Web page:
Sending a contract for approval can be painful. From miscommunication to loss of version control and long delays, the manual contract approval process has many flaws. However, given the important role that contract approval plays in getting contracts over the line, it’s a stage that legal and business teams can’t afford to overlook.
With automated approval workflow for contracts, reviewing and approving contracts has never been more straightforward.
What is an approval workflow?
An approval workflow is a process whereby a document or decision is passed by one or more individuals or departments for their approval or rejection. Usually this is a defined sequence of tasks that have to happen in order for the project to progress, with input from the relevant people at every stage.
For example, a typical contract approval workflow might look like this:
- The contract creator in the sales team sends the contract for approval
- The contract is then reviewed by legal counsel, who can approve or reject it
- The contract is also reviewed by finance and operations, who provide their verdict
- Once both of the set approvers have provided their approval, a contract can be sent for signature
The purpose of an approval workflow is to empower certain key decision makers to exercise control over a process or piece of work, usually to ensure that certain standards have been met and reduce the risk of costly mistakes. More often than not, these decision makers will be legal counsel, quality assurance executives and other managers.
Why is an approval workflow important?
Approval workflows are particularly important in business as, when set up properly, they can reduce the amount of time wasted, eliminate bottlenecks in important processes and increase productivity and collaboration. Not only that, but approval workflows also add accountability and quality assurance in particular processes, which is often important for compliance purposes.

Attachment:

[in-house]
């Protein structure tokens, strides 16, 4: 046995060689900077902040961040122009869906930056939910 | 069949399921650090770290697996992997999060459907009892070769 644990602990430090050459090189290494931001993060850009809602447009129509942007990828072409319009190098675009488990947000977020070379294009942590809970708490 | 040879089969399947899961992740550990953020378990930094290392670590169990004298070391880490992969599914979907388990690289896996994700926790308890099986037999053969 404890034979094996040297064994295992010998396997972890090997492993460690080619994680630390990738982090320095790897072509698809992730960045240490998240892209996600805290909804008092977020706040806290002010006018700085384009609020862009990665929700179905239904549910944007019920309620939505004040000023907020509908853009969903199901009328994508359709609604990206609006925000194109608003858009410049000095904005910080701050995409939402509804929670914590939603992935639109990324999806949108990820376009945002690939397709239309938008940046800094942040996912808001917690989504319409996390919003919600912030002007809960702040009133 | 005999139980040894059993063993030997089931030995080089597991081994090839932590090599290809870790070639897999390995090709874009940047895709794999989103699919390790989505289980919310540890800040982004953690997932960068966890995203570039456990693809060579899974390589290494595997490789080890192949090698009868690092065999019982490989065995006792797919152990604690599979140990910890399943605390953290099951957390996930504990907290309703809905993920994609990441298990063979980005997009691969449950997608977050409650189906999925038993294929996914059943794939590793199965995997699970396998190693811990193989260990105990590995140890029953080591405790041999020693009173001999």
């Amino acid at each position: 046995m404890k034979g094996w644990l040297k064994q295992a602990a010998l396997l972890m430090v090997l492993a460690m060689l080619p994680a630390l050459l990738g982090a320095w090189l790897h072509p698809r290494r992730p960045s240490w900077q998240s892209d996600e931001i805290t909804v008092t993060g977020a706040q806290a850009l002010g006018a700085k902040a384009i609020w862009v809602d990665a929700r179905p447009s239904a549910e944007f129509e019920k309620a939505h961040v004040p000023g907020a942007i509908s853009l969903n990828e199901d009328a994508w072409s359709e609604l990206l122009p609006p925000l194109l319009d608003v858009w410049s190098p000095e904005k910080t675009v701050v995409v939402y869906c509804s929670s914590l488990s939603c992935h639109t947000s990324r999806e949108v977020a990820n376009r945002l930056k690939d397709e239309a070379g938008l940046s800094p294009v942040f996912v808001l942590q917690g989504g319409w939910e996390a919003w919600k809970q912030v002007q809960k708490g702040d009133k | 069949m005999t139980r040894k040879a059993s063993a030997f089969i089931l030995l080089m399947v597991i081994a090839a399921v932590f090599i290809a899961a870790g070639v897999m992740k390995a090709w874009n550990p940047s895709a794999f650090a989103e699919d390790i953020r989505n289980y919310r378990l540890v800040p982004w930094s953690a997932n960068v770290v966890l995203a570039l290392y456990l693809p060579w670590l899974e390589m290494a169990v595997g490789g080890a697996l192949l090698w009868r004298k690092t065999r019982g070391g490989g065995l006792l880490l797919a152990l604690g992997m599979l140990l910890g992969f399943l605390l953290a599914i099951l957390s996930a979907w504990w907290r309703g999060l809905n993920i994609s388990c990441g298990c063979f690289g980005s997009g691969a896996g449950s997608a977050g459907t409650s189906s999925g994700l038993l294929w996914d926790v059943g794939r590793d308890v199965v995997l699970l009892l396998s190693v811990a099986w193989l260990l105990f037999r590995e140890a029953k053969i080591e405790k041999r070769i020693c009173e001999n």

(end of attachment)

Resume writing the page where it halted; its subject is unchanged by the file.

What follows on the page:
What is an approval step?
Within an approval workflow, there are various approval steps. Approval steps are used to define the order in which approvals will be required in a certain process. The order that these approval steps follow, and how they are delegated will depend entirely on your company’s internal preferences and processes.
However, what all approval steps have in common is that they determine what needs to be reviewed, who will be responsible for approving or rejecting it, and what happens when either of these options is selected.
What is contract approval?
For those in the legal industry, one of the most common approval workflows is a contract approval, which is the process of submitting, reviewing, assessing, and approving whole contracts or specific terms.
Within an organization, there will usually be concrete rules surrounding which contracts are subject to review and approval, and it will often be high value contracts, rather than standardized contracts with more predictable terms. As part of best practice, this approval process should be outlined in a playbook, or better, automated.
If a contract requires approval, it will usually be pushed to a senior member of the legal team, typically the general counsel, to be assessed, edited and then approved. Although, certain terms will be non-negotiable, and any deviation from these will often be rejected by the approver.
Why is it important to define the approval process in a contract?
But why is it so important to define the approval process for contracts?